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Dr. tatiana Luisa Stanton Cornell University Goat Extension Program with contributions from Dr. Richard E. Ehrhardt, Sandy VonAllmen, Kirby Selkirk, Natasha Pellifor & numerous NY farmers. Northeast Lambing/Kidding Project. First …. WHY?.

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Northeast Lambing/Kidding Project

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Northeast lambing kidding project l.jpg

Dr. tatiana Luisa Stanton

Cornell University Goat Extension Program

with contributions from Dr. Richard E. Ehrhardt, Sandy VonAllmen, Kirby Selkirk, Natasha Pellifor & numerous NY farmers

Northeast Lambing/KiddingProject


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First …

WHY?


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Labor demands and feed requirements at birthing are cited by sheep and goat farmers as a major reason for why they do not expand or why they consider retirement


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Can we reduce labor inputs and feed costs at lambing/kidding without adversely affecting kid and lamb mortality and herd productivity?


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How much does labor affect kid/lamb mortality?

  • In Winter ’09 – some of our case study farms worked an extra 12 to 15 hrs/day during birthing as compared to as low as 2 hrs/day for other farms with similar herd sizes, productivity and mortality rates


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Neonatal mortality is greatly affected by:

  • Your herd’s preventative health management program

  • Your herd’s nutritional program

  • How adequate your facilities are for the season of the year your animals give birth in

  • Litter size and season of birthing

  • Luck – and being able to find a quick fix


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Outbreaks of disease or metabolic disorders can contribute substantially to neonatal mortality regardless of how much labor you put into the birthing season


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How well you respond to crisis


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Ways to keep labor and operating costs down

  • Winter/Early Spring

  • Late Spring/Summer

  • Fall


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Birthing checks

  • Are you on the farm a lot?

  • Are the animals in easy view?

  • Are your facilities adequate for the season?

  • Have you culled does/ewes with dystocia problems?

  • Have you addressed management problems that led to dystocia or weak newborns?


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Winter

  • Heat?

  • Safety

  • Type

  • Cost

  • Ventilation


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1000 watt overhead heaters


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Propane or butane heaters


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Bedding hay left right by jugs


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“Juggling” sheep/goats around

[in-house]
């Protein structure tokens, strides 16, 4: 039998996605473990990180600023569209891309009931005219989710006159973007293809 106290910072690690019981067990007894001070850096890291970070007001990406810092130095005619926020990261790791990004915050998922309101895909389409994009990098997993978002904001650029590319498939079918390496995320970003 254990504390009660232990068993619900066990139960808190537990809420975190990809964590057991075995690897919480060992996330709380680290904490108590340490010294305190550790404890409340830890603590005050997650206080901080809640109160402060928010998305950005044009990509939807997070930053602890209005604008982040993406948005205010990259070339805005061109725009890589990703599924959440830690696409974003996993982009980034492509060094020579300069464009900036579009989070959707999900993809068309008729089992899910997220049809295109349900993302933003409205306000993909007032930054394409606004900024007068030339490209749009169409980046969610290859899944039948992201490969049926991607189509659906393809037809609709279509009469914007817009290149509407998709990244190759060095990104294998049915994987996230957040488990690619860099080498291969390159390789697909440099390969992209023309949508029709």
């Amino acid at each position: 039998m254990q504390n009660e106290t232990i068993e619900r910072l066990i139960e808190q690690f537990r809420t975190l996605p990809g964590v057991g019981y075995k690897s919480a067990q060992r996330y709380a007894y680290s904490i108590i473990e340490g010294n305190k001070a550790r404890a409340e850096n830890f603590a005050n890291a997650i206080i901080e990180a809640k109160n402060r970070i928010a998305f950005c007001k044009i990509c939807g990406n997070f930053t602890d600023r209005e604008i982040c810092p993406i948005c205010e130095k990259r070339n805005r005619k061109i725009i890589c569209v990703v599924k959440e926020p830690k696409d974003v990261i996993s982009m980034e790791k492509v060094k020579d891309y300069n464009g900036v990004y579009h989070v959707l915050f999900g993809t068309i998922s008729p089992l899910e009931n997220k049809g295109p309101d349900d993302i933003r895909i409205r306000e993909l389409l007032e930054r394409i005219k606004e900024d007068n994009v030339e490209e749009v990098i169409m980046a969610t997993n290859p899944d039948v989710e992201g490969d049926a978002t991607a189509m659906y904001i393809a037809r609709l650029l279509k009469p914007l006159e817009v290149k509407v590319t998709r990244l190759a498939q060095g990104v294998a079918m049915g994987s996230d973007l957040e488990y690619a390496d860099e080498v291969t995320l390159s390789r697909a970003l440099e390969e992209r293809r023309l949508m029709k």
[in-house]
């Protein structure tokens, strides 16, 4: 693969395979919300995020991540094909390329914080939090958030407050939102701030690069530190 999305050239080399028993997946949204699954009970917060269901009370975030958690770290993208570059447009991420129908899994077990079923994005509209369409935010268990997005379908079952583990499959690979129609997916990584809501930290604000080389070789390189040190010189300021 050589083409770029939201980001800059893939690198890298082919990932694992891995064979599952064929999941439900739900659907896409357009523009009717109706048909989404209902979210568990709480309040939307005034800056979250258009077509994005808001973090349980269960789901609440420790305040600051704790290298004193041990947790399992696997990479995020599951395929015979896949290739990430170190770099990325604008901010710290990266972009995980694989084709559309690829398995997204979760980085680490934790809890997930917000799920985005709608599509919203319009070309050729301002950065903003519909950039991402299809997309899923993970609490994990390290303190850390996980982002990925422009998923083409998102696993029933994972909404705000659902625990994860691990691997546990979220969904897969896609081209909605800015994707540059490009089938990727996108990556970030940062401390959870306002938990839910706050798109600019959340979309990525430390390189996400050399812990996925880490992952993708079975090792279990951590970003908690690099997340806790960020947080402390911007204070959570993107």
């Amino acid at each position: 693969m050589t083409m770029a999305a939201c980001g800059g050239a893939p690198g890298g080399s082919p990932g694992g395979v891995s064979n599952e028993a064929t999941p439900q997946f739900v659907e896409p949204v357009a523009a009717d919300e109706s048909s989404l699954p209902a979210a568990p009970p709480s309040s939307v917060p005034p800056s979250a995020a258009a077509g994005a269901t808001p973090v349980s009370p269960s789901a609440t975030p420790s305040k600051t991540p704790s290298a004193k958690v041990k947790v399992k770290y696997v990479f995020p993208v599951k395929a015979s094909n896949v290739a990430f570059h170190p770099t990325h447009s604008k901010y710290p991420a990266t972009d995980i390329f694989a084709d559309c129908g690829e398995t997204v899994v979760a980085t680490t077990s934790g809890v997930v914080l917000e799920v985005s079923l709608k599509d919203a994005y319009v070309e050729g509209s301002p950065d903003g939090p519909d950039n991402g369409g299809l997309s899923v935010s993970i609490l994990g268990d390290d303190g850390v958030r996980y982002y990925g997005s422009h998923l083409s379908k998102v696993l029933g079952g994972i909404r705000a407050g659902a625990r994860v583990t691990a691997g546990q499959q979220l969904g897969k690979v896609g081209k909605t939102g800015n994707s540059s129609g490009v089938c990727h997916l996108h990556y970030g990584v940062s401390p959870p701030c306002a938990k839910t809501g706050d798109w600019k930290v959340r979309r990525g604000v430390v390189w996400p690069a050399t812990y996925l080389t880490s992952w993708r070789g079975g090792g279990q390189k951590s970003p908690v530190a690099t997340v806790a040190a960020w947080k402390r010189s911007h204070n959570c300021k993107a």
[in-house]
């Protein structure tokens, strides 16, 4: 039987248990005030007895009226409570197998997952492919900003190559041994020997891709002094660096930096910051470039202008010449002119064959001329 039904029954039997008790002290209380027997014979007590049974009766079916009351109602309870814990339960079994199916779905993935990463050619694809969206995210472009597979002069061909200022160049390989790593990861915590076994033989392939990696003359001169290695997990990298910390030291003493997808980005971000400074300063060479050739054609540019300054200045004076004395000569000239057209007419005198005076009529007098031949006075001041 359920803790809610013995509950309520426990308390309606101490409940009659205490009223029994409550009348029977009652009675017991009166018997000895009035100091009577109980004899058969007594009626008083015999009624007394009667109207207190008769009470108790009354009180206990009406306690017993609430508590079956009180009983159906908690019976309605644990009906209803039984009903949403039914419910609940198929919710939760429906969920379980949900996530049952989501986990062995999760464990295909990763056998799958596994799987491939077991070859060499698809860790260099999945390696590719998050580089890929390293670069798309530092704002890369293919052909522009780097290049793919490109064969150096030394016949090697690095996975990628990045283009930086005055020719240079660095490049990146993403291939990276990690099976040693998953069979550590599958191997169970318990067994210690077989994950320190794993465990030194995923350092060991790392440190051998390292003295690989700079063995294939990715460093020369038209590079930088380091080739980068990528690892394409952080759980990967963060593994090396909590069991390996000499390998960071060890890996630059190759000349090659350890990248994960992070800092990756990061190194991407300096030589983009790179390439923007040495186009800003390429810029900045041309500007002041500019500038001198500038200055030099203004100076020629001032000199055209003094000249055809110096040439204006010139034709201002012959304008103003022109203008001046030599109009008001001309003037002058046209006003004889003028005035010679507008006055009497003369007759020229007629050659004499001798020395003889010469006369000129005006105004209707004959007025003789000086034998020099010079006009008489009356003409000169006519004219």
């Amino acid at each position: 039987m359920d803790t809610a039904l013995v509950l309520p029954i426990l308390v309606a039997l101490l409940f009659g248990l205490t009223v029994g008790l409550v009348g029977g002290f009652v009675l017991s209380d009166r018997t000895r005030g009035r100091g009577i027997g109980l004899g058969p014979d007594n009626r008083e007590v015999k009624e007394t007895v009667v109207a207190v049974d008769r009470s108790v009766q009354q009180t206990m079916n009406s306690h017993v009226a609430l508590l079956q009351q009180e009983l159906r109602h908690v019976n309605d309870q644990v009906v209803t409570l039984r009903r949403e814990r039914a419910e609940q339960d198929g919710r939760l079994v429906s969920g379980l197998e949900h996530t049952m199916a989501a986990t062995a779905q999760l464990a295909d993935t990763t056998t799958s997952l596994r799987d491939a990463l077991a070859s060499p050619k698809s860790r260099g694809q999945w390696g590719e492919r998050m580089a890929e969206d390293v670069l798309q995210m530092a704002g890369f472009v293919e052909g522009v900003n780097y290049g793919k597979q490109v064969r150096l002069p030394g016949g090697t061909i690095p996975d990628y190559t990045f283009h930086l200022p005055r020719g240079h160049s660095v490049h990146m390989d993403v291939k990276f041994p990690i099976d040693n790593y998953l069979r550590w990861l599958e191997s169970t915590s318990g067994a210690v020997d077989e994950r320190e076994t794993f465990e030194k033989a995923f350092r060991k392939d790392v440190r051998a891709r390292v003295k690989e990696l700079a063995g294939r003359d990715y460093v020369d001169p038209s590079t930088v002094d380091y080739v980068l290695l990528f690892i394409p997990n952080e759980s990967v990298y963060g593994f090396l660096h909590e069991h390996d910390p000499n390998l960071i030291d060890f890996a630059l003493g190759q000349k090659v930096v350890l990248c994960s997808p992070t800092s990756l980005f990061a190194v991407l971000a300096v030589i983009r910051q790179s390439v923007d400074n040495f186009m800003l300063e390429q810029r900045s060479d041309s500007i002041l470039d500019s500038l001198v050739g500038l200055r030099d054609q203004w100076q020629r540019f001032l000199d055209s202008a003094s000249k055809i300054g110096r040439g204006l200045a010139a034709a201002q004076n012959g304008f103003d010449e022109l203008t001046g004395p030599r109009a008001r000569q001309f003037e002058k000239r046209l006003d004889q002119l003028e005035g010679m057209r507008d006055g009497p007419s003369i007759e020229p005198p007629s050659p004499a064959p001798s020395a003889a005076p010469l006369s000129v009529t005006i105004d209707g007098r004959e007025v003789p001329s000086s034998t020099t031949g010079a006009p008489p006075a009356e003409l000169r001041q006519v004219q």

• What is your animal flow from Birthing 

  • Jugs? 

  • Mother/offspring areas


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Access in and out of jugs


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Artificial Rearing


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Grafting newborns - Is it an option?

When successful –

Greatly reduces or even eliminates need for artificial rearing

Improves animal performance and ultimate welfare

Reduces labor inputs during birth period


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Grafting Protocol Overview

  • Must be very aware of livestock needs and opportunities.

  • Using techniques that concentrate birth period (i.e. ram/buck effect, concentrated male to female ratio) will allow more matching opportunities.

  • Assess these variables in making match

    • Milk supply

    • Milk requirement

    • Maternal bond

    • Newborn suckling drive


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Grafting Protocol

  • Maintain graftee “natural” suckling drive by stomach tube feeding (24-48 h limit)

  • Maternal bond develops quickly (less than 5 min) but this is highly variable-need to assess each situation

  • Assess milk supply and use this info to determine which newborns to remove and which graftees to bring.

  • Possible to swap or mix entire litters if done before bonding is set.

  • Possible to graft in pasture birth.

    f


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Techniques to facilitate bonding

  • Simulate birth process with hand in birth canal (use plastic ob sleeve).

  • Place fetal fluids from maternal litter on graftee.

  • When grafting into established litters or refining matches, place newborn feces from maternal litter on graftee.

  • Use head gate or halter to restrain mother if bonding is already established. Grafting success will be apparent within 48 h.


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Warming box:

  • Forced air heating (inexpensive electric heater)

  • Compartments

  • Wire mesh flooring

http://www.defra.gov.uk/animalh/welfare/farmed/sheep/pdf/lambsurvival.pdf


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Handling animals


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Questions?


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